It's Not OK to Discuss Donald Trump's Mental Health, Says Biggest U.S. Psychiatric Group

Trump press conference
President Donald Trump holds a joint news conference with Lebanese Prime Minister Saad Hariri in the Rose Garden at the White House in Washington, D.C., on July 25. Chip Somodevilla/Getty

Updated | The fitness of Donald Trump to serve as president of the United States is an issue that has cropped up multiple times during the campaign trail and Trump's first six months in office.

But despite reports to the contrary, psychiatrists should not publicly venture opinions on Trump's mental wellbeing without conducting a full examination of the president, according to the American Psychiatric Association (APA), the biggest psychiatric organization in the United States and the world.

The APA introduced a principle known as the Goldwater rule —named after a scandal surrounding 1964 Republican presidential candidate Barry Goldwater—which states that it is unethical for members to give a professional opinion on the mental health of public figures, without first examining them and gaining their consent to discuss the issue in public.

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The principle has been criticized by some as a "gag rule." In an email to members sent earlier this month, the executive committee of the American Psychoanalytic Association (APsaA) said that they should not feel bound by the Goldwater rule.

The past president of APsaA, Dr. Prudence Gourguechon, told medical news agency Stat that the association did not want "to prohibit our members from using their knowledge responsibly" and that the issue was particularly pertinent "since Trump's behavior is so different from anything we've seen before" in a president.

APsaA later sent a statement to Newsweek clarifying its position. While its members are not bound by the Goldwater rule, APsaA said that it "expects psychoanalysts to exercise extreme caution when making statements to the media about public giures" and that its members should "avoid thinly veiled, disingenuous diagnostic interpretations of public figures."

Following reports that the Goldwater rule had been lifted, the APA clarified that its members were still expected to abide by the principle. The APA has 37,000 members, made up of qualified and trainee psychiatrists; the APsaA has 3,700 members, some of whom are psychiatrists and others who have solely psychoanalytic training.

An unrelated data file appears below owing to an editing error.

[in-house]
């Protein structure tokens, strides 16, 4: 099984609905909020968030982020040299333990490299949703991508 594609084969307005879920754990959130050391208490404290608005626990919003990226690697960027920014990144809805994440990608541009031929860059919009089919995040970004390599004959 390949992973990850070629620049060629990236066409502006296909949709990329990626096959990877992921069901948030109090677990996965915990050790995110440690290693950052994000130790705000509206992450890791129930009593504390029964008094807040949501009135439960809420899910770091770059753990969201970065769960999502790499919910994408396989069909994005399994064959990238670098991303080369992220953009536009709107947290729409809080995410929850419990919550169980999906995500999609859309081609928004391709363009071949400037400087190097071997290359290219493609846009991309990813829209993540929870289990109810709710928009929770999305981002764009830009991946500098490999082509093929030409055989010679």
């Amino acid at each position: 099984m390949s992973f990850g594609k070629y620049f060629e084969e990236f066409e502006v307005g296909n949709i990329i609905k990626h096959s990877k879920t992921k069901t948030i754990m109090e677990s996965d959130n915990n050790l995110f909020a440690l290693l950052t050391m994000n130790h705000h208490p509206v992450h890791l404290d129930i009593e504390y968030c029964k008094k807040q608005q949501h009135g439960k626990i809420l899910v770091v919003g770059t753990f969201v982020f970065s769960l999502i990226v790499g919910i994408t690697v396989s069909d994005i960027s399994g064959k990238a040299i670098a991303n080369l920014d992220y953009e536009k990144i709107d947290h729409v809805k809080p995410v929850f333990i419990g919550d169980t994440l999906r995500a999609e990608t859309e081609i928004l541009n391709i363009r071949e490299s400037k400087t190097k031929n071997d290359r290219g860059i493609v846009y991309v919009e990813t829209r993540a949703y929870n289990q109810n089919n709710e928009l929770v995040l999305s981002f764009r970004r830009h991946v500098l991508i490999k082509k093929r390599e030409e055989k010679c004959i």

For the record, the @APAPsychiatric stands by the Goldwater Rule. Nothing has changed.

— American Psychiatric Association (@APAPsychiatric) July 25, 2017

We are the largest psychiatric organization in the world with more than 37,000 members. The Goldwater Rules applies to our members.

— American Psychiatric Association (@APAPsychiatric) July 25, 2017

The American Psychological Association, which represents more than 115,000 psychological professionals, has also expressed support for the rule. Its former president Susan McDaniel wrote to the New York Times in 2016 that "neither psychiatrists nor psychologists should offer diagnoses of [presidential] candidate or any other living public figure they have never examined."

But several professionals have already bucked the Goldwater rule in favor of speaking out on Trump's mental health. A letter signed by 35 mental health professionals and sent to the New York Times in February stated that Trump's "speech and actions demonstrate an inability to tolerate views different from his own" and that the president's behavior suggested "a profound inability to empathize." The professionals concluded: "We believe that the grave emotional instability indicated by Mr. Trump's speech and actions makes him incapable of serving safely as president."

Following the letter, the APA issued a clarification in March, in which it reaffirmed its support for the Goldwater rule. "It was unethical and irresponsible back in 1964 to offer professional opinions on people who were not properly evaluated and it is unethical and irresponsible today," said APA past president, Maria Oquendo.

Barry Goldwater
U.S. senator and Republican presidential nominee for president, Barry Goldwater, speaks at an election rally in Madison Square Garden, New York City, on October 28, 1964. William Lovelace/Daily Express/Hulton Archive/Getty

A consultant to the APA, Dr. Rebecca Brendel, wrote in a Psychiatric Times article that the Goldwater rule was founded upon two tenets: Firstly, that psychiatrists formulate their opinions "with respect for persons (including permission and privacy)"; second, that these opinions are formed "through established methods, including examination, history-taking, and collateral inquiry."

Giving a professional opinion on a public official's mental health without undertaking an examination constitutes "conjecture, albeit based on general psychiatric knowledge and accumulated experience," masquerading as medical truth about a particular individual," Brendel said.

Brendel's article was a response to an earlier piece by Dr. Leonard Glass, a psychoanalyst and professor of psychiatry at Harvard University, who had called the Goldwater rule an "unacceptable infringement on my right and duty" to discuss issues where mental health professionals had expertise to offer. Glass resigned from the APA in protest at the principle.

The origins of the rule go back to a 1964 article published in American magazine Fact on the topic of Goldwater's mental fitness to be president. Fact surveyed more than 12,000 psychiatrists on whether Goldwater was psychologically fit to be president; of the 2,417 that responded, 1,189 said that Goldwater was unfit to serve as president.

Goldwater, who lost the 1964 election to Lyndon Johnson, later sued the magazine for libel and won $75,000 in damages (equivalent to more than $500,000 today).

This article has been updated to include additional comment from APsaA.